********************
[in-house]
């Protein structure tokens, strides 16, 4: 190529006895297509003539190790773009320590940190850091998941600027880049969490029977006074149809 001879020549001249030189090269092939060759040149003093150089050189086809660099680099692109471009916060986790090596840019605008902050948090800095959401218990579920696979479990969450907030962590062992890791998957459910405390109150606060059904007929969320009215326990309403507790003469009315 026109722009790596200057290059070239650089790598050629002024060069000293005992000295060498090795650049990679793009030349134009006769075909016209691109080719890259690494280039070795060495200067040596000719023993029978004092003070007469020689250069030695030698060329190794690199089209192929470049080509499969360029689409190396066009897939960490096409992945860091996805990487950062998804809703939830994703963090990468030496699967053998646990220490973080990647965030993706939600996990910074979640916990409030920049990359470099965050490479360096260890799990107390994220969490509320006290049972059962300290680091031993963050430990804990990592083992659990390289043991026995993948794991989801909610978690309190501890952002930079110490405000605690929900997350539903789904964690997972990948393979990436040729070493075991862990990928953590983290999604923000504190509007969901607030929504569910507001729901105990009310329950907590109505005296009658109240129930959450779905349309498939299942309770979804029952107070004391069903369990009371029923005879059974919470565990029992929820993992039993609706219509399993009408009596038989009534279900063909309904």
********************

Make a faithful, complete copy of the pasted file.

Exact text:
[in-house]
């Protein structure tokens, strides 16, 4: 190529006895297509003539190790773009320590940190850091998941600027880049969490029977006074149809 001879020549001249030189090269092939060759040149003093150089050189086809660099680099692109471009916060986790090596840019605008902050948090800095959401218990579920696979479990969450907030962590062992890791998957459910405390109150606060059904007929969320009215326990309403507790003469009315 026109722009790596200057290059070239650089790598050629002024060069000293005992000295060498090795650049990679793009030349134009006769075909016209691109080719890259690494280039070795060495200067040596000719023993029978004092003070007469020689250069030695030698060329190794690199089209192929470049080509499969360029689409190396066009897939960490096409992945860091996805990487950062998804809703939830994703963090990468030496699967053998646990220490973080990647965030993706939600996990910074979640916990409030920049990359470099965050490479360096260890799990107390994220969490509320006290049972059962300290680091031993963050430990804990990592083992659990390289043991026995993948794991989801909610978690309190501890952002930079110490405000605690929900997350539903789904964690997972990948393979990436040729070493075991862990990928953590983290999604923000504190509007969901607030929504569910507001729901105990009310329950907590109505005296009658109240129930959450779905349309498939299942309770979804029952107070004391069903369990009371029923005879059974919470565990029992929820993992039993609706219509399993009408009596038989009534279900063909309904």